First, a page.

Sunday, April 27, 2003

But is it art? Actually, who cares, as long as there are naked people

Clarification: when I said that HIV-positive men can father children, I of course meant through IVF, after a “cleaning” process. So don’t try this at home.

The Pentagon decides its troops know everything about keeping the peace that they need to know, and will close down the Peacekeeping Institute at the US Army War College.

In the Independent, “Revealed: How the road to war was paved with lies.” Pretty much what it sounds like.

Follow-up: Hamburg, NY has declined to change its name. Turns out Hamburg is where the hamburger was born, in 1885. The PETA guy says that veggie burgers are a nutritious alternative and animals don’t have to suffer. Unless you count humans as animals, and humans are the ones expected to eat the wretched things.

I’m told by a recipient of this list who can read Norwegian that that amusement park had no children in it when the US soldiers ran the naked looters through it, because it is occupied by the US military, which is using it to store weapons. And that way there are no lines for the rides. No kids, but there certainly were photographers, weren’t there? The article also explains that Iraqis find public nudity very humiliating, something which Norwegians, who enjoy being naked in public, might need explained to them, my informant points out.

Norway’s equality chief (who should start with her own job title) has urged a change in crosswalk signs to more gender-neutral stick figures. Norway’s current signs feature a man in a hat (or possibly a lesbian). No word in the Agence France-Presse story about whether the figure wears anything besides a hat.

You know, somewhere there must be a website devoted to crosswalk figures throughout the world. It might even be fun. I remember noticing that the figure in West German signals walked a lot faster than the one in East Germany.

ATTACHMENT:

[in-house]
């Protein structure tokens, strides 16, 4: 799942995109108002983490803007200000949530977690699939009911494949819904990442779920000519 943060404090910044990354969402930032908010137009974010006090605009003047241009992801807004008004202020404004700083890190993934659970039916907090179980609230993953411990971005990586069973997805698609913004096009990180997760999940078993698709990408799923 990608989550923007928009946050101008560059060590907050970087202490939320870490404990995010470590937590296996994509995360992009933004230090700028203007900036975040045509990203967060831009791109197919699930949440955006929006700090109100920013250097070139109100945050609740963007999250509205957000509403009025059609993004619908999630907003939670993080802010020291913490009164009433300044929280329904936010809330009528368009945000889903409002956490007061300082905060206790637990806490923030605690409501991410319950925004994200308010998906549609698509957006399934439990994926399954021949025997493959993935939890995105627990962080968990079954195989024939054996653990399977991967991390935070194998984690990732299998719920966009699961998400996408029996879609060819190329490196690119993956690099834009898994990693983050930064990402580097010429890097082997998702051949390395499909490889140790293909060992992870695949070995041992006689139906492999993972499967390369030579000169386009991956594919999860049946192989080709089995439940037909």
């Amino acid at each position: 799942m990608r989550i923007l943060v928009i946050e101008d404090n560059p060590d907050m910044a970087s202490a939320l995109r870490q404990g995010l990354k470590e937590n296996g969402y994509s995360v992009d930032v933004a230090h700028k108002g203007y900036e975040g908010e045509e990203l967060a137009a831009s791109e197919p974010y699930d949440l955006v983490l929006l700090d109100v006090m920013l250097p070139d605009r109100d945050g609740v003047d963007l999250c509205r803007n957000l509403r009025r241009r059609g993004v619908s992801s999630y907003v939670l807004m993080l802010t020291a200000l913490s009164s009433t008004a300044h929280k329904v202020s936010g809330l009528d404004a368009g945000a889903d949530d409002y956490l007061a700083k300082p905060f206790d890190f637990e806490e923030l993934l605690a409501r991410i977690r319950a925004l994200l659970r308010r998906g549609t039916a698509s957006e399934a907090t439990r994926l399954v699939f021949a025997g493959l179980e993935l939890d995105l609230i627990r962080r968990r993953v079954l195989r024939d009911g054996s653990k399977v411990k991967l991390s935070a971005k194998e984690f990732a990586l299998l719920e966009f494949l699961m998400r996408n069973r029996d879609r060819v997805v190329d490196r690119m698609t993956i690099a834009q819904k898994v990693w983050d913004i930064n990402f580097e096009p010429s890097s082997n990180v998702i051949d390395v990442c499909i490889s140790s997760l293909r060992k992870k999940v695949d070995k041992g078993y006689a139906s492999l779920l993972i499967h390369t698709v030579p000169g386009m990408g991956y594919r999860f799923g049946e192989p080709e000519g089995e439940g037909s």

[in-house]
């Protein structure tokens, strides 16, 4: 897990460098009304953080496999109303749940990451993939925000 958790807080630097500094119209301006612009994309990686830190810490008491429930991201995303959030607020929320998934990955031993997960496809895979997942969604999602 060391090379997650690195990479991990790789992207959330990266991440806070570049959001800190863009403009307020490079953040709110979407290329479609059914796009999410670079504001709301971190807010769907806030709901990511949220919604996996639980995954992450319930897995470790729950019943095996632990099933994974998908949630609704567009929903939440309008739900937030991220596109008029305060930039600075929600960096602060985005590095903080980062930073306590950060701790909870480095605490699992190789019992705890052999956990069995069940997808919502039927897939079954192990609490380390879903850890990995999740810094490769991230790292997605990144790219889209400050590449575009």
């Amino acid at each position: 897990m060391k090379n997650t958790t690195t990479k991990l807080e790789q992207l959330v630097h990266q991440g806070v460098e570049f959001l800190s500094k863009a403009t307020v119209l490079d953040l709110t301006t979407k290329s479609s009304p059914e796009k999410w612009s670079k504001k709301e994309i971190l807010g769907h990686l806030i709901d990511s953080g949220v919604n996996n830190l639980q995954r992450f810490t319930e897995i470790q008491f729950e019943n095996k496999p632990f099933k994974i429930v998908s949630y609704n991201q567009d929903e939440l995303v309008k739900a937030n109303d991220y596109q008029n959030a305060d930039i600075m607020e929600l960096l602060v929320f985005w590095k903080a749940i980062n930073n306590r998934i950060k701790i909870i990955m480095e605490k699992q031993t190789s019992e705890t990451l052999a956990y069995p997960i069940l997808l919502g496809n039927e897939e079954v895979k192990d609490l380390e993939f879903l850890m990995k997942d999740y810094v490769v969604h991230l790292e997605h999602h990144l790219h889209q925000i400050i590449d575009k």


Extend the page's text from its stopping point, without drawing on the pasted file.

The Day the Fake Laughter Died: Charles Douglass, inventor of the laugh track, has died.

Attorney Gen Ashcroft “rules” that illegal immigrants who aren’t criminals or terrorists or anything can be detained indefinitely, without any investigation to determine whether the individual poses any sort of threat. The case was of a Haitian, and the reason Ashcroft gives for imprisoning him is that releasing him would encourage other Haitians to come which would strain “homeland security resources.” In other words, imprison an innocent man indefinitely purely to send a message to others. How many concentration camps does this country now run, in which people are incarcerated without any legal process?

Shrub gives an interview to NBC, which I did not watch. The NY Times says it “provided rare access to the president’s thinking.” The horror, the horror.

Here’s the “president’s” thinking on the Dixie Chicks: “They can say what they want to say. And just because--they shouldn’t have their feelings hurt just because some people don’t want to buy their records when they speak out. You know, freedom is a two-way street.” True as far as it goes, but the--here come those quote marks again--“president of the United States” just endorsed a boycott of artists who speak out against his policies.